September 3rd 2019
Midwest Isolation and Retrieval
175 N Hoff St
Springfield, IL 62709
Dear Chief Hampton:
I am informing you of my resignation from my position as Senior Officer of Midwest Isolation and Retrieval (MIR), effective September 17, 2019.
My tenure within the department has been a transformative one–not just for myself, but for MIR. I am more than grateful for the staff that I have trained and trained alongside.
In transitioning my responsibilities to a successor, I wholeheartedly recommend Officer Harry Montang. He has displayed every quality I strive to instill in my colleagues—integrity, compassion, strength, and humanity. It is my hope that he will lead the agency sooner rather than later.
Officer Judith Abigail Klove
Chapter 22: The Last Thing You Remember
Judith grasped the front of her thick coat. Sweat dripped down from her forehead and created a ring around the collar of her neck. The coat wouldn’t come off. She looked about the house. Her children were there, waiting for her to rescue them from their father.
“All you still with us?” said Ronny.
The walls began to expand and restrict like a pair of lungs. They appeared to mimic her own stifled breath as the word “Judith” boomed around her. It called to her. With every sound, plaster crumbled from the ceiling.
My boys aren’t safe here, thought Judith. But I can’t move–can’t breathe! There are no doors or windows!!
“Mom,” said Luke.
His voice came as softly as a pin drop. The booming voice receded at the whisper billowing from below the floorboards. A chill caressed Judith’s neck and she stopped trying to rip the coat from her body. Her vision blurred, and the house gave way to a comforting and familiar sight.
Her father appeared twelve feet tall. Taking her hand as they trekked along the sand. The squeal of seagulls accompanied the swelling crush of the lake against the beach. She was led back to the cabin where Luke and Gator waited for her.
“It worked,” whispered Gator in disbelief.
Judith felt her body tighten as her vision sharpened. Luke was embracing her–his forehead pressed delicately against hers.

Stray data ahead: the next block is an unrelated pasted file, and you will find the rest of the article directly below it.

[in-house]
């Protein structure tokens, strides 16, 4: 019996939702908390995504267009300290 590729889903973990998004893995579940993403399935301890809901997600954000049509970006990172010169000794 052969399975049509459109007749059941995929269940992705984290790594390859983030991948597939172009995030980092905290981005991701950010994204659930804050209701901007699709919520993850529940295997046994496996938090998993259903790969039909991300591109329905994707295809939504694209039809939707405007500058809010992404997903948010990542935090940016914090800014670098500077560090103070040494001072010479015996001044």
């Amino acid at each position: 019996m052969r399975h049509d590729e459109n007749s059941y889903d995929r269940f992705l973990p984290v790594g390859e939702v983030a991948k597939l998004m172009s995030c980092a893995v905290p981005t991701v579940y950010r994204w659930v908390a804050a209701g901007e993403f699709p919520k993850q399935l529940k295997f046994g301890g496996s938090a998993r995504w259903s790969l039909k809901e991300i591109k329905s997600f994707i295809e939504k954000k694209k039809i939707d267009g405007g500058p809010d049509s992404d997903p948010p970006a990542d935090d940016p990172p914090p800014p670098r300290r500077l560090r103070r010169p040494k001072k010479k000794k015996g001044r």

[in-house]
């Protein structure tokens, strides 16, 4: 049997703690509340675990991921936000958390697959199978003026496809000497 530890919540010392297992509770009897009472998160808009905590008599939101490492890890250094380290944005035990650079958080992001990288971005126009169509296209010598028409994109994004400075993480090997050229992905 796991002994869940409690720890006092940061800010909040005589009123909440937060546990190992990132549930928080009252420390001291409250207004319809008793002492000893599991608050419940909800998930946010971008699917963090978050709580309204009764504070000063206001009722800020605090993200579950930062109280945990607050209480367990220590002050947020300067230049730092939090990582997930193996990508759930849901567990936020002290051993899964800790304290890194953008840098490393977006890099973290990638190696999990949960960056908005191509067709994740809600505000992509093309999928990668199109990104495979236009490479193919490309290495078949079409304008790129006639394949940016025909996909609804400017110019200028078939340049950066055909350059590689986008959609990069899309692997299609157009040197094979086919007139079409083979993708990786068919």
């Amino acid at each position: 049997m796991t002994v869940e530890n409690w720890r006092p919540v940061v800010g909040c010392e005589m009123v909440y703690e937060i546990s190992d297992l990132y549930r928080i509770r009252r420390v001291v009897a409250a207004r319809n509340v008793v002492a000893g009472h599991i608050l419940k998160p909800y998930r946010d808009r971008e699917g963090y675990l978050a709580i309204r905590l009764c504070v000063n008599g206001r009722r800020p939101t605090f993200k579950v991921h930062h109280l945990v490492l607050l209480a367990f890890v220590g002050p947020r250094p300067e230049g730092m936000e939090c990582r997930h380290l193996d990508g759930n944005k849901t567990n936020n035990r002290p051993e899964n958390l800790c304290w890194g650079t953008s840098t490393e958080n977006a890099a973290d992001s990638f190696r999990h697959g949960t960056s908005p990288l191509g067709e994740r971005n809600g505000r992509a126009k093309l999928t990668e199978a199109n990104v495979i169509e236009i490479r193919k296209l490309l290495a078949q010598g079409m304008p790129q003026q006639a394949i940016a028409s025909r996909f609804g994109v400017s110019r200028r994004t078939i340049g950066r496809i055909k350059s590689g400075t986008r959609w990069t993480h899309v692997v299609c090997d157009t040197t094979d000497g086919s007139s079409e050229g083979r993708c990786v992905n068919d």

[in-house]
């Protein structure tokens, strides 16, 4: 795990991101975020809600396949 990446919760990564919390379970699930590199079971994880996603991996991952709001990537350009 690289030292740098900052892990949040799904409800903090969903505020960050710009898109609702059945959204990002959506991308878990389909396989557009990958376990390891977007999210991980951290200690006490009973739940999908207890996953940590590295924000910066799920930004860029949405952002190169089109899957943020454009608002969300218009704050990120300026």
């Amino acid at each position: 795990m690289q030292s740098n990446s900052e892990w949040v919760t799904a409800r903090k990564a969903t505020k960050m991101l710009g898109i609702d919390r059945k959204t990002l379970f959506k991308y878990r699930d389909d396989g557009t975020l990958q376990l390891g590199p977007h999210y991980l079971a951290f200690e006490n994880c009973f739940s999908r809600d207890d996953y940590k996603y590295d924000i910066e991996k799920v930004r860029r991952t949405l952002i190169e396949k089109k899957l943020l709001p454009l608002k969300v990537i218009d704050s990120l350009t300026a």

“You don’t have to go back out there,” whispered Luke. “Help is coming.”
Judith brushed his hair back with her ungloved hand. He looked so exhausted–so defeated. How she wished she could be a mother still. “I can’t stay,” said Judith, “but you get this girl out of this place alive. You hear me?”
“What could MIR possibly offer… to get you to go up there?”
“It’s not for them,” said Judith. “It was never for them.”
“Then for who?” said Luke.
Judith knew the answer. The truth had never been more clear, and she knew the words would break her.
“Promise me you’ll get out of here.”
Luke nodded–too pained to speak.
The northern lights trailed through the sky like pen strokes after a signature. The searing green rays shot up into heaven, illuminating the path to Fettel below.
Little time had passed since Judith left Luke behind. His eyes were filled with such pity and despair. Had he known what would become of her? Luke brought her back to reality with an exercise known only to those well-versed in lycantrosis. Surely he knew the burden she would soon become.
“Are you still up for this?” said Gator.
“Leek Denaa is a mile north by foot,” said Judith. “At the base of the crater we’ll find people that can escort us inside. We need to use more tact going forward.”
“Maybe you need to slow down,” said Gator. “Maybe explain what the hell is going on in your head.”
“I can do this, Gator. Just keep up.”
Gator stood in place as Judith continued her approach to the crater. Judith stopped moving as well. The light above made the snow glow green around their boots.
“Are you off meds?” said Gator.
Judith turned around to face him. “There’s no medication for what I have,” said Judith. “It’s a byproduct of my vision–all wargs are visited by The Void sooner or later. I dreamt of it, back before anyone knew what was in store for this country.”
“Like a second sun–burning in the sky with a pale light–consuming everything down to the bone. It took me decades before I realized that it was devouring my memory every time I reached into the mind of a wolf.”